Friday, August 14, 2009

DeYoung and Two Kingdom Theology

Kevin DeYoung just posted an article on his blog titled "Two Kingdom Theology and Neo-Kuyperians." His post is, on the whole, a helpful summary of these two views of the way Christians relate to culture and the government. In summarizing the Two Kingdom Theology DeYoung says the following.
In broad strokes, the two kingdom folks believe in a kingdom of this world and a kingdom of Christ. We have a dual citizenship as Christians. Further, the realm of nature should not be expected to function and look like the realm of grace. Living in the tension of two kingdoms we should stop trying to transform the culture of this world into the kingdom of our Lord and instead focus on the church being the church, led by it duly ordained officers and ministering through the ordinary means of grace.

This is a very good short summary of my view on the way Christians should relate to the secular world around them. The two kingdoms approach is one that takes into account of the different ways Christ is lord over all, but more on that below. In addition, I liked what DeYoung said about his reasons for finding some fondness with this view. "The two kingdom theology has better biblical support in my opinion. It seems to me we are more like the Israelites in exile in Babylon than we are the Israelites in the promised land."

In summarizing the other view, sometimes refered to as "redeeming culture," DeYoung says this.
On the other hand, neo-Kupyerianism (intellectual descendants of the Dutch theologian and politician Abraham Kuyper) argue that every square inch of this world belongs to Christ. Therefore, his Lordship should be felt and manifested in politics, in the arts, in education, in short, everywhere. Because the work of Christ was not just to save sinners but also to renew the whole cosmos, we should be at work to change the world and transform the culture.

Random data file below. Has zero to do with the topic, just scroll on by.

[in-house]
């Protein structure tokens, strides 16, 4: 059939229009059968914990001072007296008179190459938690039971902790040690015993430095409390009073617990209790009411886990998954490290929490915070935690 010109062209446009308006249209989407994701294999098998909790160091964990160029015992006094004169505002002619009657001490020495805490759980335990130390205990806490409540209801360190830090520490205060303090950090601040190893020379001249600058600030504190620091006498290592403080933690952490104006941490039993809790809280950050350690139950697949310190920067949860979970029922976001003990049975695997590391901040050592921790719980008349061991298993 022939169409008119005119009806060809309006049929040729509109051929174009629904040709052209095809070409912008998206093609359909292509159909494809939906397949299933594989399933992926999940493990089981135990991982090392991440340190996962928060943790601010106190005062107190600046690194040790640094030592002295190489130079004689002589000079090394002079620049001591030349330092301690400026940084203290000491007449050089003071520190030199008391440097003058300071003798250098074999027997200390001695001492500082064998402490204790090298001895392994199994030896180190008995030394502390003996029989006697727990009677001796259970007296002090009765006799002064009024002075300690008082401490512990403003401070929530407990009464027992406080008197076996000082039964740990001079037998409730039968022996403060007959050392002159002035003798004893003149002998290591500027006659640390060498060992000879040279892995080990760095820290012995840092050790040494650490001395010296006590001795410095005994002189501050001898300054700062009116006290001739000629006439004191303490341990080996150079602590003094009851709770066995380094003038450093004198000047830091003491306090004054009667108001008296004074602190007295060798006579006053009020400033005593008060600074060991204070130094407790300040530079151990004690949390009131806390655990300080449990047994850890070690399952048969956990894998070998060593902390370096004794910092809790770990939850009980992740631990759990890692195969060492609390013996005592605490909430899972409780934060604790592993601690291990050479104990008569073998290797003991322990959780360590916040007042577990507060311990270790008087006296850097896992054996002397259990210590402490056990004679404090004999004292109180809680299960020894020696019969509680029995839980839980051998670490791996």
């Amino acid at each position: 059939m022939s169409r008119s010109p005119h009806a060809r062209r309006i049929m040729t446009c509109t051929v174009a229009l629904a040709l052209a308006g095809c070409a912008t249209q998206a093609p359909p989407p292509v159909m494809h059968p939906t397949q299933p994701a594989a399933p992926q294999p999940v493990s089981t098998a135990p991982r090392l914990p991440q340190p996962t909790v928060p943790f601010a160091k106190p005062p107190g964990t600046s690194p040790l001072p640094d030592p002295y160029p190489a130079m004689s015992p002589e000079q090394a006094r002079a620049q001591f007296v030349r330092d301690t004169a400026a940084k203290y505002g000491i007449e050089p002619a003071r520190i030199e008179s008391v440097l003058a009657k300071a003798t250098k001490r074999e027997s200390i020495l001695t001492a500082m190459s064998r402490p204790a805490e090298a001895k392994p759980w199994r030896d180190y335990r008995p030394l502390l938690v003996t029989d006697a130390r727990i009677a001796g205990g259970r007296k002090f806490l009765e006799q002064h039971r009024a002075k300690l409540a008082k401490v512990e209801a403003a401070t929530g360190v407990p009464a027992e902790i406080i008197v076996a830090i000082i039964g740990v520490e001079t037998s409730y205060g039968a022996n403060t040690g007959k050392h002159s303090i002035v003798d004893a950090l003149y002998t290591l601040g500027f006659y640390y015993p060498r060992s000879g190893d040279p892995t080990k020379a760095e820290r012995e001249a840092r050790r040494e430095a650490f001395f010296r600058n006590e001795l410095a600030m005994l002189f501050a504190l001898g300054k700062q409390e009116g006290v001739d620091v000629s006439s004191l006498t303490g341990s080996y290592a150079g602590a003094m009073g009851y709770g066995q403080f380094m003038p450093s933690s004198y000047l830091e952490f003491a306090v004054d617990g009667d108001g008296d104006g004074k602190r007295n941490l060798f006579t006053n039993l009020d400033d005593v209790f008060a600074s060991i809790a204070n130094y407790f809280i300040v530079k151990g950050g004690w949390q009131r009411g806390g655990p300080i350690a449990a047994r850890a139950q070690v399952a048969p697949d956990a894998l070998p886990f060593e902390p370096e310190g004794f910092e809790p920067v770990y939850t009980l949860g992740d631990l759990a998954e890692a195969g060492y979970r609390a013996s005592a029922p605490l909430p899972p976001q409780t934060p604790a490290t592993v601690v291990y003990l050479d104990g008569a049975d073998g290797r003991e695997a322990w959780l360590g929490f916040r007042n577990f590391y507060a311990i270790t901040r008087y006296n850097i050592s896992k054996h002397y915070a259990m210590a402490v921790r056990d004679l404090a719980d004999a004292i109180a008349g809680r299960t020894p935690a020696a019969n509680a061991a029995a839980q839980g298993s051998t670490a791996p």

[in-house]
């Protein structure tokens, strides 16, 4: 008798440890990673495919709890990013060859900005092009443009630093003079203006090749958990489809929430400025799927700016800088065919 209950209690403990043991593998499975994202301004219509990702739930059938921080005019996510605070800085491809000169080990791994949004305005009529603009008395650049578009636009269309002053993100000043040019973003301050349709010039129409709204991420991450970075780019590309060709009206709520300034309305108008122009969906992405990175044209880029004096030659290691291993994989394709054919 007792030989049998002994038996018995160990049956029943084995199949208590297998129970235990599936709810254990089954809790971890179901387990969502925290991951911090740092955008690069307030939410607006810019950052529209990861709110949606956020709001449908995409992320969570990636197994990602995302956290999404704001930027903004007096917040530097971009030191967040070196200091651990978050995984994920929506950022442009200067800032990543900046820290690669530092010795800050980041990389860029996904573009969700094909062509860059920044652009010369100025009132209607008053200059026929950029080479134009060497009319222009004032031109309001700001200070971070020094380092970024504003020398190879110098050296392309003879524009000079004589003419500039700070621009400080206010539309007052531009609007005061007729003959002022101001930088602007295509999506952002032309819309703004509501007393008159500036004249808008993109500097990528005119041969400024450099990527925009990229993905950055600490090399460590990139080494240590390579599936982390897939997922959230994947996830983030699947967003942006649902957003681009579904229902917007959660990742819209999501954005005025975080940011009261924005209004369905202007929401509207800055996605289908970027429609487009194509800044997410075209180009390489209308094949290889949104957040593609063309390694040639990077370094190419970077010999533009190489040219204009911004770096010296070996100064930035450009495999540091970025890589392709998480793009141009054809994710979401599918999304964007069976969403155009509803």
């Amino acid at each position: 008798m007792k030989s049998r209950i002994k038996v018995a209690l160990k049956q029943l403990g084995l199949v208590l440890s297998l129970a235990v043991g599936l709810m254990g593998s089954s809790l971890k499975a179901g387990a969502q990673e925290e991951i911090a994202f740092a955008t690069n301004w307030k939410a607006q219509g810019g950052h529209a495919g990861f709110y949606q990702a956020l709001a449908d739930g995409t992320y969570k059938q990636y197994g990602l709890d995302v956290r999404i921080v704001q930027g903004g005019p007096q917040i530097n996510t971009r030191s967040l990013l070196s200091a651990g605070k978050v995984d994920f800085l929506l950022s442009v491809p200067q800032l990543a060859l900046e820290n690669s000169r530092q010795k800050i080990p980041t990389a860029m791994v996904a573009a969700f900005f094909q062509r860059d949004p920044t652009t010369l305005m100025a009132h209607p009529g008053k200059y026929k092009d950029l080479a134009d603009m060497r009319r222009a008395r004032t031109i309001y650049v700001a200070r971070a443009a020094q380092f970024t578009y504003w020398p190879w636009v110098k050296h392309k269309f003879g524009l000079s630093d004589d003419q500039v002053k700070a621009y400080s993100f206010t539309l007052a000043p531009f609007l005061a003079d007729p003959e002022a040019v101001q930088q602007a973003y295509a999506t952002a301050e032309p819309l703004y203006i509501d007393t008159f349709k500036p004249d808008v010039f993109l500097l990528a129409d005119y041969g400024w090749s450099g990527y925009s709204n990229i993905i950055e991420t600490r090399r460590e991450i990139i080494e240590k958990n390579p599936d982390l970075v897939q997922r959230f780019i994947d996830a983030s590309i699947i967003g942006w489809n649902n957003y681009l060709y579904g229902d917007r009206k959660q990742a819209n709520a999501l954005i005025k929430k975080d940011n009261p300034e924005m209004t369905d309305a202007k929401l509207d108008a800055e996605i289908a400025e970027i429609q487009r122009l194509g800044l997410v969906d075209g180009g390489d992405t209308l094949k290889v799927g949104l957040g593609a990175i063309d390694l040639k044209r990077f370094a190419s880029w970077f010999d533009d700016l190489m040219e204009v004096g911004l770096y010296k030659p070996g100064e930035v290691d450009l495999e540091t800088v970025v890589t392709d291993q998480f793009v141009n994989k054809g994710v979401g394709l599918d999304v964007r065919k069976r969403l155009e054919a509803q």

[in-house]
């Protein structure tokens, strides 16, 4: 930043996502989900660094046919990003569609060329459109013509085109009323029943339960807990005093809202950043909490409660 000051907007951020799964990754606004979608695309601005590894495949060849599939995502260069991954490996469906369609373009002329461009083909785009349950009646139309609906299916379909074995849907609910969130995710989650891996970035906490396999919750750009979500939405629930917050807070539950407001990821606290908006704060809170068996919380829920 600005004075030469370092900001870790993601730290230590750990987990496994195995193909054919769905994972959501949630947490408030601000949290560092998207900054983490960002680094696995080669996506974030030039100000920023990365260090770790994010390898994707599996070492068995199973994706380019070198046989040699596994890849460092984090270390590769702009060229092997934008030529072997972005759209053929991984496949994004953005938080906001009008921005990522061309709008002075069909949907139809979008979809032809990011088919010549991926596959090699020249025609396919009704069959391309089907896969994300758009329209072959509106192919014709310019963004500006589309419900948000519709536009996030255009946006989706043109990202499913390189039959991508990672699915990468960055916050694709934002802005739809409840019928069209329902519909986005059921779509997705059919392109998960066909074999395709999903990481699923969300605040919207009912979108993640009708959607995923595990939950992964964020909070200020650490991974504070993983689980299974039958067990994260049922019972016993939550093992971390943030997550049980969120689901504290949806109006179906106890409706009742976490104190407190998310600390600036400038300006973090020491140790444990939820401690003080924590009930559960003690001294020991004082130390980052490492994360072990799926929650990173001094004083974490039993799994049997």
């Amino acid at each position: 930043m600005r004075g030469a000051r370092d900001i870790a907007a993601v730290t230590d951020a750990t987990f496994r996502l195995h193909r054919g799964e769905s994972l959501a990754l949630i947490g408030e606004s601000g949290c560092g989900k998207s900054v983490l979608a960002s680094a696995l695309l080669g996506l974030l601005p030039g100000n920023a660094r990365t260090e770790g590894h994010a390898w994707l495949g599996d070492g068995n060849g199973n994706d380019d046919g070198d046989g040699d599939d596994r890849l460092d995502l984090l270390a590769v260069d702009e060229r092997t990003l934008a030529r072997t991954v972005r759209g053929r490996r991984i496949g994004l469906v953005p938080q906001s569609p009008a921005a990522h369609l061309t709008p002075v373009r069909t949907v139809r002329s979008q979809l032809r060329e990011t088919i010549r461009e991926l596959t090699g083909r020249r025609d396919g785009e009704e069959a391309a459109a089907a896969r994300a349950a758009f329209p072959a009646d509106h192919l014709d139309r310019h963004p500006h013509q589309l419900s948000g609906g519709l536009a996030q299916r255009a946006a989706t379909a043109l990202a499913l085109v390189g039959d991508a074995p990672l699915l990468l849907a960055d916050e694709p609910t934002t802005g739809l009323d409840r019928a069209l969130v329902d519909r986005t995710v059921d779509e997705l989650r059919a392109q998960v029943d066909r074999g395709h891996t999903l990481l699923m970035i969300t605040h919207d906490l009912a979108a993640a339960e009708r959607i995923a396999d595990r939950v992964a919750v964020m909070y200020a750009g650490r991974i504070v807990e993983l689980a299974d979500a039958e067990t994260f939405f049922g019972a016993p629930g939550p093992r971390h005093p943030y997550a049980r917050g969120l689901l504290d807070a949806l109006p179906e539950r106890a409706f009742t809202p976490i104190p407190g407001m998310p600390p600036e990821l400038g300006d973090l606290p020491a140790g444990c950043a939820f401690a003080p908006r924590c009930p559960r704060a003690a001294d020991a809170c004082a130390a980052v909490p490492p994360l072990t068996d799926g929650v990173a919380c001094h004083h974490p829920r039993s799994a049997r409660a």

On the whole, this is a good summary. However, DeYoung says that this view holds "that every square inch of this world belongs to Christ," which it does. But this seems to imply that the two-kingdoms approach does not believe this, which is not accurate. Two Kingdom Theology does hold that Christ is lord over every inch of the universe. This is not at issue in the debate between these two views. But what is at issue is how Christ is lord over both kingdoms. In other words, Two Kingdom Theology holds that Christ rules the church in a different way then he rules the secular kingdom. Christ rules the church with special revelation and Christ rules the secular realm with general revelation. But are given by God to mankind but for different spheres of existence. The neo-Kupyerian view seems to make no distinction in the way Christ rules. For them, Christ rules the church and culture in the exact same way.

To DeYoung's credit, he knows he is painting with a broad brush and in his conclusion he says so. He also invites his readers to continue the conversation, which I am doing here on Bring the Books.


  1. Josh, you highlight well what is often missing (if not misunderstood) from most summaries of 2K theology: the triune God is Lord over all, yet both kingdoms are distinct, fulfilling as they do two distinct roles in this time between the times.

    The question I often wonder about is, given that we Christians are called to live in light of "God's future" (our future, resurrected hope), how does that affect individual Christians' lives and the "transformative" effect such a life would seem to have upon culture (institutions, neighborhoods, families, relationships, governments, and yes, churches, etc.)? Or is it simply that living such a life in the here and now will always get us killed?

  2. Could it be that there's an important distinction between over-emphasized eschatology and anticipatory living, even in a corporate setting?

    I generally consider myself a 2Ker, but if the church I'm a member at starts organizing community service projects in addition to its focus on Word and Sacrament, I'm sure I'll participate without complaint.


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